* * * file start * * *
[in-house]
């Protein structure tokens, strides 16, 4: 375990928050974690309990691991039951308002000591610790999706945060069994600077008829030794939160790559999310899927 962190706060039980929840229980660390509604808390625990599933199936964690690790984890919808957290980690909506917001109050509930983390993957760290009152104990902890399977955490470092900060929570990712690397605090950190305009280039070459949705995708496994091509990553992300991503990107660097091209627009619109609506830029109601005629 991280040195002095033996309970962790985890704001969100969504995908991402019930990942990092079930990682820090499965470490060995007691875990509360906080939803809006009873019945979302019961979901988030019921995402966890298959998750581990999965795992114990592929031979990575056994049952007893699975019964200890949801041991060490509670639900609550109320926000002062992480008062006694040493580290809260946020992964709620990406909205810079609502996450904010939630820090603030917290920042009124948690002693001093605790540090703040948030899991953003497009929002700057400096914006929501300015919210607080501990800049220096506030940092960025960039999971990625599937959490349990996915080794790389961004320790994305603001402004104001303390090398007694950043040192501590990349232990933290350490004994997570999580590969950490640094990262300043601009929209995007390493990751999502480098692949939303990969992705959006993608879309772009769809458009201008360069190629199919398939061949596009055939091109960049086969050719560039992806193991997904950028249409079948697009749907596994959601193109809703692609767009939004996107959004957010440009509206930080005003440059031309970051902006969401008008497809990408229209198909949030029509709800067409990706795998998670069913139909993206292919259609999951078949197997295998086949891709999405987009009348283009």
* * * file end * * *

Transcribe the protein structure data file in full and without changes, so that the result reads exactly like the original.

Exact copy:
[in-house]
């Protein structure tokens, strides 16, 4: 375990928050974690309990691991039951308002000591610790999706945060069994600077008829030794939160790559999310899927 962190706060039980929840229980660390509604808390625990599933199936964690690790984890919808957290980690909506917001109050509930983390993957760290009152104990902890399977955490470092900060929570990712690397605090950190305009280039070459949705995708496994091509990553992300991503990107660097091209627009619109609506830029109601005629 991280040195002095033996309970962790985890704001969100969504995908991402019930990942990092079930990682820090499965470490060995007691875990509360906080939803809006009873019945979302019961979901988030019921995402966890298959998750581990999965795992114990592929031979990575056994049952007893699975019964200890949801041991060490509670639900609550109320926000002062992480008062006694040493580290809260946020992964709620990406909205810079609502996450904010939630820090603030917290920042009124948690002693001093605790540090703040948030899991953003497009929002700057400096914006929501300015919210607080501990800049220096506030940092960025960039999971990625599937959490349990996915080794790389961004320790994305603001402004104001303390090398007694950043040192501590990349232990933290350490004994997570999580590969950490640094990262300043601009929209995007390493990751999502480098692949939303990969992705959006993608879309772009769809458009201008360069190629199919398939061949596009055939091109960049086969050719560039992806193991997904950028249409079948697009749907596994959601193109809703692609767009939004996107959004957010440009509206930080005003440059031309970051902006969401008008497809990408229209198909949030029509709800067409990706795998998670069913139909993206292919259609999951078949197997295998086949891709999405987009009348283009």